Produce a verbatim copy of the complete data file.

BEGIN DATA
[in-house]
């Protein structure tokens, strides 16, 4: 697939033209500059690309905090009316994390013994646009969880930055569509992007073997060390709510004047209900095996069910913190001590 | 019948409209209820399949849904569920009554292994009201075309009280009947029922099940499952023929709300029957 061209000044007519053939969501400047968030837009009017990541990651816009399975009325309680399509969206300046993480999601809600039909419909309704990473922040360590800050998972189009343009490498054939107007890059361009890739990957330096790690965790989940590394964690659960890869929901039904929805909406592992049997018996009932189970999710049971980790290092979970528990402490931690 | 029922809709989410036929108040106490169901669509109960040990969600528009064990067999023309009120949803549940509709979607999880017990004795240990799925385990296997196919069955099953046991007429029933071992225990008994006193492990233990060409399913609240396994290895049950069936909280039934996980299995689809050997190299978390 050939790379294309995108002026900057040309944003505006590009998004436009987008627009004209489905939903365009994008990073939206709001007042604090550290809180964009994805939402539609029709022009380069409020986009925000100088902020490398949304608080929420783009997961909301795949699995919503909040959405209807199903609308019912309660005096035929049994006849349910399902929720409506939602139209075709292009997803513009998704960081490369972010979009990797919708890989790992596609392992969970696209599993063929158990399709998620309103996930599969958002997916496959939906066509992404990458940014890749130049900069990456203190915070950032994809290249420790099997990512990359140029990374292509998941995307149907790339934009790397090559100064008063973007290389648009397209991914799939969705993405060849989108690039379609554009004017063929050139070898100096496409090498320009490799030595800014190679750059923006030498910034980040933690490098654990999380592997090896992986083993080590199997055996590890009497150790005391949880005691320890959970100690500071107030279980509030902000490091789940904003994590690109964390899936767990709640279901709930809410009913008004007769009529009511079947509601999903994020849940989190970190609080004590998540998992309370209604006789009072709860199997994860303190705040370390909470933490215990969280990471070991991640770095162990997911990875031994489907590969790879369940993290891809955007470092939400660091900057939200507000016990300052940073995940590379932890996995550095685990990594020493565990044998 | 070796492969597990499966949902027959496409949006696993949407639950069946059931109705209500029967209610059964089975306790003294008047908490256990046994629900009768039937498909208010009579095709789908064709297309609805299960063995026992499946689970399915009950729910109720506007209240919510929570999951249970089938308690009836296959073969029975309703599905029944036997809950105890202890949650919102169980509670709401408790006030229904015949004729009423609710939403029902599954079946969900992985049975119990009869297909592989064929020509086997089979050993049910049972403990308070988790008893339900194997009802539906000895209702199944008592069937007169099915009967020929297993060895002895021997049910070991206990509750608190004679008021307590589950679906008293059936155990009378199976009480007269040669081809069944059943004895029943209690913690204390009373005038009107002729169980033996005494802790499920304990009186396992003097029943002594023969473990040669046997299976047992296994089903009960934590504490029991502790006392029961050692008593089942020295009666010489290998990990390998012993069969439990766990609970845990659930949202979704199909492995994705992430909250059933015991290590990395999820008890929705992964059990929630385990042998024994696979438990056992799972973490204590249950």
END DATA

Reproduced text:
[in-house]
């Protein structure tokens, strides 16, 4: 697939033209500059690309905090009316994390013994646009969880930055569509992007073997060390709510004047209900095996069910913190001590 | 019948409209209820399949849904569920009554292994009201075309009280009947029922099940499952023929709300029957 061209000044007519053939969501400047968030837009009017990541990651816009399975009325309680399509969206300046993480999601809600039909419909309704990473922040360590800050998972189009343009490498054939107007890059361009890739990957330096790690965790989940590394964690659960890869929901039904929805909406592992049997018996009932189970999710049971980790290092979970528990402490931690 | 029922809709989410036929108040106490169901669509109960040990969600528009064990067999023309009120949803549940509709979607999880017990004795240990799925385990296997196919069955099953046991007429029933071992225990008994006193492990233990060409399913609240396994290895049950069936909280039934996980299995689809050997190299978390 050939790379294309995108002026900057040309944003505006590009998004436009987008627009004209489905939903365009994008990073939206709001007042604090550290809180964009994805939402539609029709022009380069409020986009925000100088902020490398949304608080929420783009997961909301795949699995919503909040959405209807199903609308019912309660005096035929049994006849349910399902929720409506939602139209075709292009997803513009998704960081490369972010979009990797919708890989790992596609392992969970696209599993063929158990399709998620309103996930599969958002997916496959939906066509992404990458940014890749130049900069990456203190915070950032994809290249420790099997990512990359140029990374292509998941995307149907790339934009790397090559100064008063973007290389648009397209991914799939969705993405060849989108690039379609554009004017063929050139070898100096496409090498320009490799030595800014190679750059923006030498910034980040933690490098654990999380592997090896992986083993080590199997055996590890009497150790005391949880005691320890959970100690500071107030279980509030902000490091789940904003994590690109964390899936767990709640279901709930809410009913008004007769009529009511079947509601999903994020849940989190970190609080004590998540998992309370209604006789009072709860199997994860303190705040370390909470933490215990969280990471070991991640770095162990997911990875031994489907590969790879369940993290891809955007470092939400660091900057939200507000016990300052940073995940590379932890996995550095685990990594020493565990044998 | 070796492969597990499966949902027959496409949006696993949407639950069946059931109705209500029967209610059964089975306790003294008047908490256990046994629900009768039937498909208010009579095709789908064709297309609805299960063995026992499946689970399915009950729910109720506007209240919510929570999951249970089938308690009836296959073969029975309703599905029944036997809950105890202890949650919102169980509670709401408790006030229904015949004729009423609710939403029902599954079946969900992985049975119990009869297909592989064929020509086997089979050993049910049972403990308070988790008893339900194997009802539906000895209702199944008592069937007169099915009967020929297993060895002895021997049910070991206990509750608190004679008021307590589950679906008293059936155990009378199976009480007269040669081809069944059943004895029943209690913690204390009373005038009107002729169980033996005494802790499920304990009186396992003097029943002594023969473990040669046997299976047992296994089903009960934590504490029991502790006392029961050692008593089942020295009666010489290998990990390998012993069969439990766990609970845990659930949202979704199909492995994705992430909250059933015991290590990395999820008890929705992964059990929630385990042998024994696979438990056992799972973490204590249950």